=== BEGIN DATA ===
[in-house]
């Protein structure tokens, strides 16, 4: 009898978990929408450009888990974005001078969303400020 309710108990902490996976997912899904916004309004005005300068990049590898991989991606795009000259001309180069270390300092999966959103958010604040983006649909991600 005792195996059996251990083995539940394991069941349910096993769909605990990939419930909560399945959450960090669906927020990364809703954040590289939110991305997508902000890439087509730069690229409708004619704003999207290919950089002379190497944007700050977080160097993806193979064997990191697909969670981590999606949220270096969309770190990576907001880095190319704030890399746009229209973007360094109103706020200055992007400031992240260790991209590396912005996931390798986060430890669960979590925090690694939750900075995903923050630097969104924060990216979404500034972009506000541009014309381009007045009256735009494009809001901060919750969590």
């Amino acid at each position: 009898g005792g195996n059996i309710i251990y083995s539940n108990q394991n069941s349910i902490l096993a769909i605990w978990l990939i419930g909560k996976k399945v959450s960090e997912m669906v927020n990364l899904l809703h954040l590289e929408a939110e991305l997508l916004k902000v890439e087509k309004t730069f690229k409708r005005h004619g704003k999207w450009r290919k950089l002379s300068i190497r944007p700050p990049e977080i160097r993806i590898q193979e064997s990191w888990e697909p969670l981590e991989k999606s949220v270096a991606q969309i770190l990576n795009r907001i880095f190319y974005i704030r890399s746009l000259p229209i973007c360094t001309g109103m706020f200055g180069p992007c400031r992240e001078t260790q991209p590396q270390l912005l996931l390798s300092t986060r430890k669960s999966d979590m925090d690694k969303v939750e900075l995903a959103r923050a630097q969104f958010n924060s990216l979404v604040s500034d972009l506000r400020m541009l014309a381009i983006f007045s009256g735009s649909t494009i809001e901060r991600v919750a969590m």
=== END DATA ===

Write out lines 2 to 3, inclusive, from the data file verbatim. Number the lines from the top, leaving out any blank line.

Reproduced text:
């Protein structure tokens, strides 16, 4: 009898978990929408450009888990974005001078969303400020 309710108990902490996976997912899904916004309004005005300068990049590898991989991606795009000259001309180069270390300092999966959103958010604040983006649909991600 005792195996059996251990083995539940394991069941349910096993769909605990990939419930909560399945959450960090669906927020990364809703954040590289939110991305997508902000890439087509730069690229409708004619704003999207290919950089002379190497944007700050977080160097993806193979064997990191697909969670981590999606949220270096969309770190990576907001880095190319704030890399746009229209973007360094109103706020200055992007400031992240260790991209590396912005996931390798986060430890669960979590925090690694939750900075995903923050630097969104924060990216979404500034972009506000541009014309381009007045009256735009494009809001901060919750969590």
């Amino acid at each position: 009898g005792g195996n059996i309710i251990y083995s539940n108990q394991n069941s349910i902490l096993a769909i605990w978990l990939i419930g909560k996976k399945v959450s960090e997912m669906v927020n990364l899904l809703h954040l590289e929408a939110e991305l997508l916004k902000v890439e087509k309004t730069f690229k409708r005005h004619g704003k999207w450009r290919k950089l002379s300068i190497r944007p700050p990049e977080i160097r993806i590898q193979e064997s990191w888990e697909p969670l981590e991989k999606s949220v270096a991606q969309i770190l990576n795009r907001i880095f190319y974005i704030r890399s746009l000259p229209i973007c360094t001309g109103m706020f200055g180069p992007c400031r992240e001078t260790q991209p590396q270390l912005l996931l390798s300092t986060r430890k669960s999966d979590m925090d690694k969303v939750e900075l995903a959103r923050a630097q969104f958010n924060s990216l979404v604040s500034d972009l506000r400020m541009l014309a381009i983006f007045s009256g735009s649909t494009i809001e901060r991600v919750a969590m």